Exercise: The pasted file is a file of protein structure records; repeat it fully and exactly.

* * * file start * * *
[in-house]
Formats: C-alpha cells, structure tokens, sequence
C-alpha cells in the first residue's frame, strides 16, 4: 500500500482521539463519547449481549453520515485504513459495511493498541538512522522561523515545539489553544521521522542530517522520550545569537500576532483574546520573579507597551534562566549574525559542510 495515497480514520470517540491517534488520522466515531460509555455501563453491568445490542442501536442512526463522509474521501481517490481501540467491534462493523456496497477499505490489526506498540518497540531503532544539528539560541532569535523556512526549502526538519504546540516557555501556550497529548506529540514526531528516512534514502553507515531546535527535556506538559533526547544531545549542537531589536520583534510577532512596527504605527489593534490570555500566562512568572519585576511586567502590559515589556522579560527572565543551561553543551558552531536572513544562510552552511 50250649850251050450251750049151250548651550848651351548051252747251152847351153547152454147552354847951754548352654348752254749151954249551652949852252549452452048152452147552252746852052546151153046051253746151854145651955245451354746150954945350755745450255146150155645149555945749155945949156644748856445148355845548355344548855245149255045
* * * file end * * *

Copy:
[in-house]
Formats: C-alpha cells, structure tokens, sequence
C-alpha cells in the first residue's frame, strides 16, 4: 500500500482521539463519547449481549453520515485504513459495511493498541538512522522561523515545539489553544521521522542530517522520550545569537500576532483574546520573579507597551534562566549574525559542510 495515497480514520470517540491517534488520522466515531460509555455501563453491568445490542442501536442512526463522509474521501481517490481501540467491534462493523456496497477499505490489526506498540518497540531503532544539528539560541532569535523556512526549502526538519504546540516557555501556550497529548506529540514526531528516512534514502553507515531546535527535556506538559533526547544531545549542537531589536520583534510577532512596527504605527489593534490570555500566562512568572519585576511586567502590559515589556522579560527572565543551561553543551558552531536572513544562510552552511 50250649850251050450251750049151250548651550848651351548051252747251152847351153547152454147552354847951754548352654348752254749151954249551652949852252549452452048152452147552252746852052546151153046051253746151854145651955245451354746150954945350755745450255146150155645149555945749155945949156644748856445148355845548355344548855245149255045